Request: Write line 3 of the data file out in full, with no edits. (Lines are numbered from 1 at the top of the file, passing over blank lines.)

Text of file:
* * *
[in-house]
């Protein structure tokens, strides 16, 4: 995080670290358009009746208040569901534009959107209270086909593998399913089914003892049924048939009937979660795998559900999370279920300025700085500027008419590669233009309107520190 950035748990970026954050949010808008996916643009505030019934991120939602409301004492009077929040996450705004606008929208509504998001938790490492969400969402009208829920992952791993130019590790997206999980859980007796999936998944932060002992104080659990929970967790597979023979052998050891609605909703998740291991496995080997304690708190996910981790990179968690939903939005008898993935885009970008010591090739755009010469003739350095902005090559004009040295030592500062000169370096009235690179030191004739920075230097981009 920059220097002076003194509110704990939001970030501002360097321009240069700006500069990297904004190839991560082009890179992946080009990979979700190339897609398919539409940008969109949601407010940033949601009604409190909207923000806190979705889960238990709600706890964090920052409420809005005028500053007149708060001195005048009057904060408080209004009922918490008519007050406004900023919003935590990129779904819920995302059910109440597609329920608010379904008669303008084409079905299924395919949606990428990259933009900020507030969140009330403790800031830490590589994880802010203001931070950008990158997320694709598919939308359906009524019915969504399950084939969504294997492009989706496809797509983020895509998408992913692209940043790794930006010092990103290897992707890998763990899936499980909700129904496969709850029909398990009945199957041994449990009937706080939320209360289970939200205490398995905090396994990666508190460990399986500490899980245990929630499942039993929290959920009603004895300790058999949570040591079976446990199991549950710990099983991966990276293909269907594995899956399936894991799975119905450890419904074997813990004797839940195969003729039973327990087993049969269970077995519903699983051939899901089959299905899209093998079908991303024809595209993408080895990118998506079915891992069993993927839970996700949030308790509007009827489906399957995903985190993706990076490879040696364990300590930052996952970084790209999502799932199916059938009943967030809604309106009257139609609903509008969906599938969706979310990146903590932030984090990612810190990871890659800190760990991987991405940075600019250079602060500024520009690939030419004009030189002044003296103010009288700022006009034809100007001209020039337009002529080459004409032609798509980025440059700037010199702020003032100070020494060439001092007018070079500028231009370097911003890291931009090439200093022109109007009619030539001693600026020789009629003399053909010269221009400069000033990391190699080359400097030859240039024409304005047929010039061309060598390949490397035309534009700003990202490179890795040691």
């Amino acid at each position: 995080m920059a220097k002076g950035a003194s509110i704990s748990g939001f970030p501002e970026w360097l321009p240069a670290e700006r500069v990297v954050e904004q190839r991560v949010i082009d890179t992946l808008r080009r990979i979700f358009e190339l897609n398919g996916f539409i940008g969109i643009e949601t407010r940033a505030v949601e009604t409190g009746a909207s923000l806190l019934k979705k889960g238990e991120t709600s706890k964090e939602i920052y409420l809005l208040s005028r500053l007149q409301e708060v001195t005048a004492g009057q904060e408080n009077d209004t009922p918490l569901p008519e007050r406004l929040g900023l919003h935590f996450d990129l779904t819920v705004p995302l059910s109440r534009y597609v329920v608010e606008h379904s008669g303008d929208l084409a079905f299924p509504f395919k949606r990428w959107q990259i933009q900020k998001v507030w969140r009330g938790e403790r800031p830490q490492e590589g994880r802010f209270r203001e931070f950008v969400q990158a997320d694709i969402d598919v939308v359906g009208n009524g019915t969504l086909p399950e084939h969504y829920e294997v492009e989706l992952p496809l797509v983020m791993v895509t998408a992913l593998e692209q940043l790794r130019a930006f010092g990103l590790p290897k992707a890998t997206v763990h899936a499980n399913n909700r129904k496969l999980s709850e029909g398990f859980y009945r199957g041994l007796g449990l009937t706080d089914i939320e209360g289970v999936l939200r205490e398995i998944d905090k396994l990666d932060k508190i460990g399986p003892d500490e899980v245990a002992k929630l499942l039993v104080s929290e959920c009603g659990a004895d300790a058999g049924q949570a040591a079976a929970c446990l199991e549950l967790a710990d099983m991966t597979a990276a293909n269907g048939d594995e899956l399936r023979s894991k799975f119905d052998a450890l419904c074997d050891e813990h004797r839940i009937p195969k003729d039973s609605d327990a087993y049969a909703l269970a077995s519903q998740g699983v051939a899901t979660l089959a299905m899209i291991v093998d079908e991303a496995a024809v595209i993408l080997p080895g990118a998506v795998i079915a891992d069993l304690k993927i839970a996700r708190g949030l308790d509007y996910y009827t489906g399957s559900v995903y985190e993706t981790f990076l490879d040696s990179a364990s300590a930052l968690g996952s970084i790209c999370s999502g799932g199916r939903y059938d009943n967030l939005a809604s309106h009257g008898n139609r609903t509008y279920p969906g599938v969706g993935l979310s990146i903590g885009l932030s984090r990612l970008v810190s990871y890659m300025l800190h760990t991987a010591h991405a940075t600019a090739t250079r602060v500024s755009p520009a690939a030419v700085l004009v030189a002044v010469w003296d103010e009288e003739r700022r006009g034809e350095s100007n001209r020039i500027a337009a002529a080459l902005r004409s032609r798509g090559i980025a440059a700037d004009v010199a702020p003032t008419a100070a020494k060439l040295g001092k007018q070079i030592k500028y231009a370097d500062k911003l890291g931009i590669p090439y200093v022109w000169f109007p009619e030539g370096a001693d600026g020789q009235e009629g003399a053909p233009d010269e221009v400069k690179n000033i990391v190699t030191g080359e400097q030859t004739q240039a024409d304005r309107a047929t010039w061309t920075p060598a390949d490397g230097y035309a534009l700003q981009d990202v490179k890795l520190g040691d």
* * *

């Amino acid at each position: 995080m920059a220097k002076g950035a003194s509110i704990s748990g939001f970030p501002e970026w360097l321009p240069a670290e700006r500069v990297v954050e904004q190839r991560v949010i082009d890179t992946l808008r080009r990979i979700f358009e190339l897609n398919g996916f539409i940008g969109i643009e949601t407010r940033a505030v949601e009604t409190g009746a909207s923000l806190l019934k979705k889960g238990e991120t709600s706890k964090e939602i920052y409420l809005l208040s005028r500053l007149q409301e708060v001195t005048a004492g009057q904060e408080n009077d209004t009922p918490l569901p008519e007050r406004l929040g900023l919003h935590f996450d990129l779904t819920v705004p995302l059910s109440r534009y597609v329920v608010e606008h379904s008669g303008d929208l084409a079905f299924p509504f395919k949606r990428w959107q990259i933009q900020k998001v507030w969140r009330g938790e403790r800031p830490q490492e590589g994880r802010f209270r203001e931070f950008v969400q990158a997320d694709i969402d598919v939308v359906g009208n009524g019915t969504l086909p399950e084939h969504y829920e294997v492009e989706l992952p496809l797509v983020m791993v895509t998408a992913l593998e692209q940043l790794r130019a930006f010092g990103l590790p290897k992707a890998t997206v763990h899936a499980n399913n909700r129904k496969l999980s709850e029909g398990f859980y009945r199957g041994l007796g449990l009937t706080d089914i939320e209360g289970v999936l939200r205490e398995i998944d905090k396994l990666d932060k508190i460990g399986p003892d500490e899980v245990a002992k929630l499942l039993v104080s929290e959920c009603g659990a004895d300790a058999g049924q949570a040591a079976a929970c446990l199991e549950l967790a710990d099983m991966t597979a990276a293909n269907g048939d594995e899956l399936r023979s894991k799975f119905d052998a450890l419904c074997d050891e813990h004797r839940i009937p195969k003729d039973s609605d327990a087993y049969a909703l269970a077995s519903q998740g699983v051939a899901t979660l089959a299905m899209i291991v093998d079908e991303a496995a024809v595209i993408l080997p080895g990118a998506v795998i079915a891992d069993l304690k993927i839970a996700r708190g949030l308790d509007y996910y009827t489906g399957s559900v995903y985190e993706t981790f990076l490879d040696s990179a364990s300590a930052l968690g996952s970084i790209c999370s999502g799932g199916r939903y059938d009943n967030l939005a809604s309106h009257g008898n139609r609903t509008y279920p969906g599938v969706g993935l979310s990146i903590g885009l932030s984090r990612l970008v810190s990871y890659m300025l800190h760990t991987a010591h991405a940075t600019a090739t250079r602060v500024s755009p520009a690939a030419v700085l004009v030189a002044v010469w003296d103010e009288e003739r700022r006009g034809e350095s100007n001209r020039i500027a337009a002529a080459l902005r004409s032609r798509g090559i980025a440059a700037d004009v010199a702020p003032t008419a100070a020494k060439l040295g001092k007018q070079i030592k500028y231009a370097d500062k911003l890291g931009i590669p090439y200093v022109w000169f109007p009619e030539g370096a001693d600026g020789q009235e009629g003399a053909p233009d010269e221009v400069k690179n000033i990391v190699t030191g080359e400097q030859t004739q240039a024409d304005r309107a047929t010039w061309t920075p060598a390949d490397g230097y035309a534009l700003q981009d990202v490179k890795l520190g040691d």